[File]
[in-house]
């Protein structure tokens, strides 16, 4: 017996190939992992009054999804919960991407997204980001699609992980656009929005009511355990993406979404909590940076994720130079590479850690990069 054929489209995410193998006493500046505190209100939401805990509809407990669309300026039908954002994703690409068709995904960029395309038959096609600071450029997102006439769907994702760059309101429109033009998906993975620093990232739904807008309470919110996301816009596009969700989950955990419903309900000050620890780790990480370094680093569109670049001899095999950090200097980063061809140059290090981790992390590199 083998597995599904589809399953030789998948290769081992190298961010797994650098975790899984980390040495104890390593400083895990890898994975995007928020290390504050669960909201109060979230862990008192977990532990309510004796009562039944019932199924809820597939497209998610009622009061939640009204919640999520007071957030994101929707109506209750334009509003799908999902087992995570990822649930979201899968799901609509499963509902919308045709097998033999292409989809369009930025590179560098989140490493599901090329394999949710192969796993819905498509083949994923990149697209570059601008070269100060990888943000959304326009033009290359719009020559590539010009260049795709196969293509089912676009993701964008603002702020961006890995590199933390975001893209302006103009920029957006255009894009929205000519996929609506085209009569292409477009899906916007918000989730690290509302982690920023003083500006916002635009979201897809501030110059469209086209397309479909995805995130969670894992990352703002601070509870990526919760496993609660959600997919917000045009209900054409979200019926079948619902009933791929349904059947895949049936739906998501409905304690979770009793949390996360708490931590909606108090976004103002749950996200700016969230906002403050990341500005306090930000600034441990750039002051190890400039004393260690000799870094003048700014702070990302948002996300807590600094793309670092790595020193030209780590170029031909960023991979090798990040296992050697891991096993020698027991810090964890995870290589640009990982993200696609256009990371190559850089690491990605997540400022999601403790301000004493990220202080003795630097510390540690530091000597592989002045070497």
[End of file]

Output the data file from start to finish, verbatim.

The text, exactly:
[in-house]
């Protein structure tokens, strides 16, 4: 017996190939992992009054999804919960991407997204980001699609992980656009929005009511355990993406979404909590940076994720130079590479850690990069 054929489209995410193998006493500046505190209100939401805990509809407990669309300026039908954002994703690409068709995904960029395309038959096609600071450029997102006439769907994702760059309101429109033009998906993975620093990232739904807008309470919110996301816009596009969700989950955990419903309900000050620890780790990480370094680093569109670049001899095999950090200097980063061809140059290090981790992390590199 083998597995599904589809399953030789998948290769081992190298961010797994650098975790899984980390040495104890390593400083895990890898994975995007928020290390504050669960909201109060979230862990008192977990532990309510004796009562039944019932199924809820597939497209998610009622009061939640009204919640999520007071957030994101929707109506209750334009509003799908999902087992995570990822649930979201899968799901609509499963509902919308045709097998033999292409989809369009930025590179560098989140490493599901090329394999949710192969796993819905498509083949994923990149697209570059601008070269100060990888943000959304326009033009290359719009020559590539010009260049795709196969293509089912676009993701964008603002702020961006890995590199933390975001893209302006103009920029957006255009894009929205000519996929609506085209009569292409477009899906916007918000989730690290509302982690920023003083500006916002635009979201897809501030110059469209086209397309479909995805995130969670894992990352703002601070509870990526919760496993609660959600997919917000045009209900054409979200019926079948619902009933791929349904059947895949049936739906998501409905304690979770009793949390996360708490931590909606108090976004103002749950996200700016969230906002403050990341500005306090930000600034441990750039002051190890400039004393260690000799870094003048700014702070990302948002996300807590600094793309670092790595020193030209780590170029031909960023991979090798990040296992050697891991096993020698027991810090964890995870290589640009990982993200696609256009990371190559850089690491990605997540400022999601403790301000004493990220202080003795630097510390540690530091000597592989002045070497």